No one walks into a Charlie Kaufman movie expecting the ordinary. He’s made it clear with films like Adaptation, Being John Malkovich and Eternal Sunshine of the Spotless Mind that he has no interest in making a blockbuster. Kaufman wants to challenge his audience and show them something completely out of the ordinary, even if it means infuriating them along with way.
Such is the case with Anomalisa, the tale of a man who has lost his ability to connect with other people. Michael Stone is a successful author as well as a husband and father, but his detachment from the world has left him numb to the point of worry. Even Michael can tell that his disinterest is abnormal but he doesn’t know how to fix it, and probably doesn’t care enough to try. Instead, he stumbles through life, hoping to find the one person who will make a difference. Then he meets Lisa.
It doesn’t sound like the usual, groundbreaking type of story we expect from Kaufman, and it isn’t. What makes Anomalisa different is the way it’s told. Stop-motion animation is used throughout the picture with alarming results. It’s occasionally crude but more often unusually life-like, which makes the pervasive melancholy of Anomalisa feel even more threatening. There’s also an interesting device of only using 3 voice-actors (David Thewlis, Jennifer Jason Leigh and Tom Noonan) throughout the film. I can’t explain further without giving too much away, but you’ll figure it out pretty quickly.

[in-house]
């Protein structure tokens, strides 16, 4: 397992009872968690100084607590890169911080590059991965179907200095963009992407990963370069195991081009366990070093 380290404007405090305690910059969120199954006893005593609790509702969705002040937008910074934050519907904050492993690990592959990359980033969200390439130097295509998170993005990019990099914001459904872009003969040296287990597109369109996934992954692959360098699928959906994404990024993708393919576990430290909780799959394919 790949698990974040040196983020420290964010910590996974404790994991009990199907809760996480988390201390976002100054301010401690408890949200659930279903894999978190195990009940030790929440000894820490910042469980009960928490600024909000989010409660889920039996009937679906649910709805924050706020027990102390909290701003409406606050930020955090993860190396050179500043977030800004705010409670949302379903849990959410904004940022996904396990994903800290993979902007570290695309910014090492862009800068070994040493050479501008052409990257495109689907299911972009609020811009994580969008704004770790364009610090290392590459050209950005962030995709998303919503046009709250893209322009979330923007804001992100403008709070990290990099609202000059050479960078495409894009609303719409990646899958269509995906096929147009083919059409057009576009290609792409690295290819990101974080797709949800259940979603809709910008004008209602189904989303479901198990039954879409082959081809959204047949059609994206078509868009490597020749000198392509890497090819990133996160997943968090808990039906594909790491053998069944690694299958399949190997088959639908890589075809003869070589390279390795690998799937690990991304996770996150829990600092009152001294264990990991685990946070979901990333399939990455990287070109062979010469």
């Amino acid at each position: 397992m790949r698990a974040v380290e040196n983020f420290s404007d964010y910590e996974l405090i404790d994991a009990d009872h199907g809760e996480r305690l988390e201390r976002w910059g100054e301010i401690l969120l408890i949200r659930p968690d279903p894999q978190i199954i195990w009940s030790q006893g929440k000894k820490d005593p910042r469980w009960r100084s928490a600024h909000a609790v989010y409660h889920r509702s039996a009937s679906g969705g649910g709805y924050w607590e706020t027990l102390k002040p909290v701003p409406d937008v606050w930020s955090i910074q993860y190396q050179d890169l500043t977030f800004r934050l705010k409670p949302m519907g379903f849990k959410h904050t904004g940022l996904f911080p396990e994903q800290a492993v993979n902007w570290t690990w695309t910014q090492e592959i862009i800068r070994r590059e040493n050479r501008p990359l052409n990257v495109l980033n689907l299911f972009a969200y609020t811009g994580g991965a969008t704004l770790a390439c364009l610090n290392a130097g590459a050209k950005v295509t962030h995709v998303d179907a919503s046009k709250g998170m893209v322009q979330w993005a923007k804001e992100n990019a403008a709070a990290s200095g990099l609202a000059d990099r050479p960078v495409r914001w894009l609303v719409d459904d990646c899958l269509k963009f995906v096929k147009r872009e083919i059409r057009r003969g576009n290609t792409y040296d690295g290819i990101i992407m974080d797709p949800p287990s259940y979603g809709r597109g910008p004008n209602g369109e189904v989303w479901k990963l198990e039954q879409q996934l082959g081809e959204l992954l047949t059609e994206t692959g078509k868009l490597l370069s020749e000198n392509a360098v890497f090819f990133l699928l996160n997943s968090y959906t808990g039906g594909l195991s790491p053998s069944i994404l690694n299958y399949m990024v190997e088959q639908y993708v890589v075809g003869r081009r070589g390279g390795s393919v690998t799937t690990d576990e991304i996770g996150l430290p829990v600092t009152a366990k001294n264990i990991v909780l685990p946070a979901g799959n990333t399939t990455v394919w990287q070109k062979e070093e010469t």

One thing you should know going into Anomalisa, is that the first act is excruciatingly slow. Everything moves like you’re having one of those I CAN’T MOVE nightmares, which is maddening. It does pick up the pace and eventually snowballs into a satisfying (but predictable) ending, so don’t give up. There’s also the case of animated sex, which is at once awkward, hilarious, and all too realistic. It’s like watching your Barbie dolls have sex, if they’d somehow aged 30 years and gone soft around the middle.
I might have enjoyed Anomalisa more if I hadn’t hated the main character so much. It’s hard to feel sympathy for someone whose self-involvement is so dense, that it’s blossomed into an actual disorder. I felt far more for the people he came in contact with, and whose worlds were shattered by his narcissism. I was actually relieved when Michael Stone returned to his home, weary and defeated, because at least he could no longer hurt anyone else. -B